DIPROPYLENE GLYCOL METHYL ETHER
OSHA comments from the January 19, 1989 Final Rule on Air Contaminants Project extracted from 54FR2332 et. seq. This rule was remanded by the U.S. Circuit Court of Appeals and the limits are not currently in force.
CAS: 34590-94-8; Chemical Formula: CH3OC3H6OC3H6OH
H.S. No. 1149
OSHA formerly had an 8-hour TWA limit of 100 ppm for dipropylene glycol methyl ether (DPGME), with a skin notation. The ACGIH recommends a TLV-TWA of 100 ppm and a TLV-STEL of 150 ppm, with a skin notation, for this colorless liquid with a mild, pleasant, ethereal odor and a bitter taste. OSHA proposed to retain the 8-hour permissible exposure limit of 100 ppm TWA, to add a 150-ppm STEL, and to retain the skin notation for dipropylene glycol methyl ether. NIOSH (Ex. 8-47, Table N1) concurs that these limits are appropriate, and the final rule establishes these limits.
Intact dogs receiving intravenous injections of DPGME exhibited central nervous system depression and died as a result of respiratory failure (Shideman and Procita 1951/Ex. 1-667). Rowe and associates (1954/Ex. 1-435) reported a single acute oral LD(50) for rats of 5.4 ml/kg. Even at the highest levels tested (not further specified), no single application of DPGME to the skin of rabbits was lethal, although some narcosis and transient weight loss did occur. However, a significant number of deaths occurred in a group of rabbits treated with 65 repeated dermal applications containing DPGME concentrations of 3 ml/kg or higher during a 90-day period. Four animal species, including the monkey, were exposed repeatedly to seven-hour daily inhalation exposures of between 300 and 400 ppm DPGME; the animals exhibited narcosis and changes in the lung and liver (Rowe, McCollister, Spencer et al. 1954/Ex. 1-435).
Humans inhaling DPGME concentrations of 300 to 400 ppm judged this level to be very disagreeable, but 100 ppm was tolerable and, in the opinion of the authors, was unlikely to produce organic injury (Rowe, McCollister, Spencer et al. 1954/Ex. 1-435). Patch tests on the skin of 250 human subjects produced neither irritation nor sensitization (ACGIH 1986/Ex. 1-3, p. 221). Humans exposed to DPGME vapor concentrations at levels between 50 to 2000 ppm experienced eye, nose, and throat irritation before the onset of CNS impairment, which occurred at 1000 ppm in one of two subjects (Stewart, Baretta, Dodd, and Torkelson 1970/Ex. 1-379).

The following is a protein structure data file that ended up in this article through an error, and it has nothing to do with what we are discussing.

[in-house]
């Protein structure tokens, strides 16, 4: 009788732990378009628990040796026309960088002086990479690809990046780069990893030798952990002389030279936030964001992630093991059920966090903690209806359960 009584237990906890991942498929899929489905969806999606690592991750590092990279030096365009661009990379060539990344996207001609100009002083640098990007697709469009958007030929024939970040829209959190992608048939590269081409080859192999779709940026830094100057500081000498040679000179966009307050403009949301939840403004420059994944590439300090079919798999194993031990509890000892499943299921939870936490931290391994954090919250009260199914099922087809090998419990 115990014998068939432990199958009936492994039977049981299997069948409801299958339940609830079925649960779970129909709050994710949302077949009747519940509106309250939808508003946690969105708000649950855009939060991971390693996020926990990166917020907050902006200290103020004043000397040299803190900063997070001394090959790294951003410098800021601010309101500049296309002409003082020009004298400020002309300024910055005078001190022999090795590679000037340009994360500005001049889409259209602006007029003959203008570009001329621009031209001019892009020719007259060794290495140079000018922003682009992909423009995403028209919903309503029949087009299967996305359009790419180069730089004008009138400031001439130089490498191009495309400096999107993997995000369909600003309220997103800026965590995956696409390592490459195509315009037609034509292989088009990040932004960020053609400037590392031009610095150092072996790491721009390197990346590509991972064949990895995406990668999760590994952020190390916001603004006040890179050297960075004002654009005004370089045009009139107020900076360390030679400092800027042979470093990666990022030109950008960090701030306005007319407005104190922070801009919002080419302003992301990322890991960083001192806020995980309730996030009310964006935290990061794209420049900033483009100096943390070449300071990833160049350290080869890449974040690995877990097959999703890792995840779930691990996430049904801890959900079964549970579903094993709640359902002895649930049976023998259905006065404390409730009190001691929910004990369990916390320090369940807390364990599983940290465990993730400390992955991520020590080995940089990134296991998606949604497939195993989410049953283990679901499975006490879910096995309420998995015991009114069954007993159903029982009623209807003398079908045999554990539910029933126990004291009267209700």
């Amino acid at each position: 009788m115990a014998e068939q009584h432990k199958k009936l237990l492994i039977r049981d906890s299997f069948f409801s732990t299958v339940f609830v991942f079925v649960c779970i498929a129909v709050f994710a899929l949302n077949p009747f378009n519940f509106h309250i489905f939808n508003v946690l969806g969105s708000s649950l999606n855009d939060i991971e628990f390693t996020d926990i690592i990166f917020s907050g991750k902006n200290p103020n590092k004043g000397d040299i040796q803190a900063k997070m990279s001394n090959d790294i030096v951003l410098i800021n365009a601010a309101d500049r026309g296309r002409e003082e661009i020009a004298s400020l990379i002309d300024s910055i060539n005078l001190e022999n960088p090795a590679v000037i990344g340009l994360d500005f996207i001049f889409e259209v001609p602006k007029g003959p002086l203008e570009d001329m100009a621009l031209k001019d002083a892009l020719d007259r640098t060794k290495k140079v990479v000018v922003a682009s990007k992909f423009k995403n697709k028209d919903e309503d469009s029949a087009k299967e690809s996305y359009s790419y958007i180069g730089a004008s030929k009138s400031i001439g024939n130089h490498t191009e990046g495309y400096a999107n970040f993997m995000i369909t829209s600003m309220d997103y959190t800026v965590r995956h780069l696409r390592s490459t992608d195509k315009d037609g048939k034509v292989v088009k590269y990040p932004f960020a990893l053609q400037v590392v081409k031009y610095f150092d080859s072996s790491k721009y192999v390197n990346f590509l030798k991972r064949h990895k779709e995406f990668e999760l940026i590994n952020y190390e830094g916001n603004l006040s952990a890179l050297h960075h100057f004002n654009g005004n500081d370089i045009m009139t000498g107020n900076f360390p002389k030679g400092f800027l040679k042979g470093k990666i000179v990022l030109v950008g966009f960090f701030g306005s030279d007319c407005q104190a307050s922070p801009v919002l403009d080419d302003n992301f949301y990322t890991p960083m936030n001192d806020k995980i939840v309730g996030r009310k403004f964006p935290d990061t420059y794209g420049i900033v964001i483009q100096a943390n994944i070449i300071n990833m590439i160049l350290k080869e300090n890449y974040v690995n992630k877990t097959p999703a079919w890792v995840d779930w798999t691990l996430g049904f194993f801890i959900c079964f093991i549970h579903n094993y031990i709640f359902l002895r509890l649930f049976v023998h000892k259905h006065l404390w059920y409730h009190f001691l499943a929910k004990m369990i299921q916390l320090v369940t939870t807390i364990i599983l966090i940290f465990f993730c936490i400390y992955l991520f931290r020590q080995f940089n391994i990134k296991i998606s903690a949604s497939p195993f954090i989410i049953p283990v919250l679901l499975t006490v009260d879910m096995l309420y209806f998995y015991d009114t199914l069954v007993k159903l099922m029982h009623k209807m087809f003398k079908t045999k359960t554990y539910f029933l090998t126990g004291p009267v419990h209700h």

NIOSH (Ex. 150, Comments on Dipropylene Glycol Monomethyl Ether) reported that it is developing a criteria document on the glycol ethers; NIOSH submitted recent toxicity data on DPGME, including the following: rats and mice inhaling concentrations of 50, 140, or 330 ppm DPGME six hours/day for nine days showed increased liver weights (at 50 and 140 ppm for the rat and at 330 ppm for the mouse), but no effects were observed when rats inhaled 15, 50, or 200 ppm DPGME six hours/day, five days/week for 13 weeks (Landry and Yano 1984, as cited in Ex. 150). NIOSH also reported results of a 1985 study by Miller et al. indicating that DPGME is metabolized via the same routes to the same types of metabolites – propylene glycol, and sulfate and glucuronide conjugates of DPGME – as previously identified for PGME (1-methoxy-2-propanol) (Miller, Hermann, Calhoun et al. 1985, as cited in Ex. 150). The Landry and Yano study (1984, as cited in Ex. 150) further indicated that at the concentrations tested, DPGME exerted no teratogenic or reproductive effects (NIOSH/Ex. 150, Comments on Dipropylene Glycol Monomethyl Ether).
The ARCO Chemical Company (Ex. 3-740) questioned the appropriateness of a skin notation for this substance. In response to ARCO, the Agency notes that DPGME, applied essentially according to the Draize method, is absorbed in sufficient quantities through rabbit skin to cause transient narcosis, although the absorption rate was not considered acutely dangerous (Patty’s Industrial Hygiene and Toxicology, 3rd rev. ed., Vol. 2C, p. 3990, Clayton and Clayton 1982). Topical administration of 10 mg/kg DPGME five times per week for 13 weeks to shaved rabbit skin caused six deaths among seven animals (Chemical Hazards of the Workplace, 2nd ed., p. 221, Proctor, Hughes, and Fischman, 1988). To date, there are no human data demonstrating that dermal contact with DPGME is without a significant adverse health risk; therefore, in accordance with the policy described in Section VI.C.18, OSHA finds that the available evidence does not meet the criterion for deleting an existing skin notation.
In the final rule, OSHA is retaining a PEL of 100 ppm TWA and adding a STEL of 150 ppm for dipropylene glycol methyl ether; the skin notation is retained. The Agency concludes that this combined limit will substantially reduce the significant risks of central nervous system effects and irritation, which constitute material health impairments, that exist when workers are exposed to DPGME for short periods above the 100-ppm PEL.